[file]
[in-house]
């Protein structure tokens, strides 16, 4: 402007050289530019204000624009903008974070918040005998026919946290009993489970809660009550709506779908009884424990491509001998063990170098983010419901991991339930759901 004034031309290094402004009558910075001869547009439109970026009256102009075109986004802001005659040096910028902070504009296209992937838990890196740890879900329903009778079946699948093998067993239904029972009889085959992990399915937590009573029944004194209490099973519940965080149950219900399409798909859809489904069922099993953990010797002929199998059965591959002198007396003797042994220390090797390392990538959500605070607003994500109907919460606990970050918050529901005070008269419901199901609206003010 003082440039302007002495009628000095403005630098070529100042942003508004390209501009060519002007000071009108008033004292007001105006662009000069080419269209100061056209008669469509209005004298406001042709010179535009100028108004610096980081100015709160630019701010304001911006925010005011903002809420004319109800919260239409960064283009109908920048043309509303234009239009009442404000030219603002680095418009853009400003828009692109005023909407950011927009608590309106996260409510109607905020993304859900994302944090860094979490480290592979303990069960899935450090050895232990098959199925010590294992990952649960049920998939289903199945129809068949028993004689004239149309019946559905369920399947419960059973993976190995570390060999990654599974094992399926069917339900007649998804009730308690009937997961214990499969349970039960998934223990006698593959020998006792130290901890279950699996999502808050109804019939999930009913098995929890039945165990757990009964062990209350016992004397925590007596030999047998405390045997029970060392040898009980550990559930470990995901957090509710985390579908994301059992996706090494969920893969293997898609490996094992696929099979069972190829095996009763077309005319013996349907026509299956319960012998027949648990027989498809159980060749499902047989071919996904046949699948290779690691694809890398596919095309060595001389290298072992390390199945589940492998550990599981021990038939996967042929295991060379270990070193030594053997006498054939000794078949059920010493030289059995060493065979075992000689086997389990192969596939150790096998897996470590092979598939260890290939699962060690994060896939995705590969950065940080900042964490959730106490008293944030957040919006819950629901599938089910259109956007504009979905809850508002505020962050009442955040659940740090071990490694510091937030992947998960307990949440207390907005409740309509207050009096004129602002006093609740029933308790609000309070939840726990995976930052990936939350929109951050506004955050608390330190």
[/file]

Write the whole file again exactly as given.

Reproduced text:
[in-house]
């Protein structure tokens, strides 16, 4: 402007050289530019204000624009903008974070918040005998026919946290009993489970809660009550709506779908009884424990491509001998063990170098983010419901991991339930759901 004034031309290094402004009558910075001869547009439109970026009256102009075109986004802001005659040096910028902070504009296209992937838990890196740890879900329903009778079946699948093998067993239904029972009889085959992990399915937590009573029944004194209490099973519940965080149950219900399409798909859809489904069922099993953990010797002929199998059965591959002198007396003797042994220390090797390392990538959500605070607003994500109907919460606990970050918050529901005070008269419901199901609206003010 003082440039302007002495009628000095403005630098070529100042942003508004390209501009060519002007000071009108008033004292007001105006662009000069080419269209100061056209008669469509209005004298406001042709010179535009100028108004610096980081100015709160630019701010304001911006925010005011903002809420004319109800919260239409960064283009109908920048043309509303234009239009009442404000030219603002680095418009853009400003828009692109005023909407950011927009608590309106996260409510109607905020993304859900994302944090860094979490480290592979303990069960899935450090050895232990098959199925010590294992990952649960049920998939289903199945129809068949028993004689004239149309019946559905369920399947419960059973993976190995570390060999990654599974094992399926069917339900007649998804009730308690009937997961214990499969349970039960998934223990006698593959020998006792130290901890279950699996999502808050109804019939999930009913098995929890039945165990757990009964062990209350016992004397925590007596030999047998405390045997029970060392040898009980550990559930470990995901957090509710985390579908994301059992996706090494969920893969293997898609490996094992696929099979069972190829095996009763077309005319013996349907026509299956319960012998027949648990027989498809159980060749499902047989071919996904046949699948290779690691694809890398596919095309060595001389290298072992390390199945589940492998550990599981021990038939996967042929295991060379270990070193030594053997006498054939000794078949059920010493030289059995060493065979075992000689086997389990192969596939150790096998897996470590092979598939260890290939699962060690994060896939995705590969950065940080900042964490959730106490008293944030957040919006819950629901599938089910259109956007504009979905809850508002505020962050009442955040659940740090071990490694510091937030992947998960307990949440207390907005409740309509207050009096004129602002006093609740029933308790609000309070939840726990995976930052990936939350929109951050506004955050608390330190």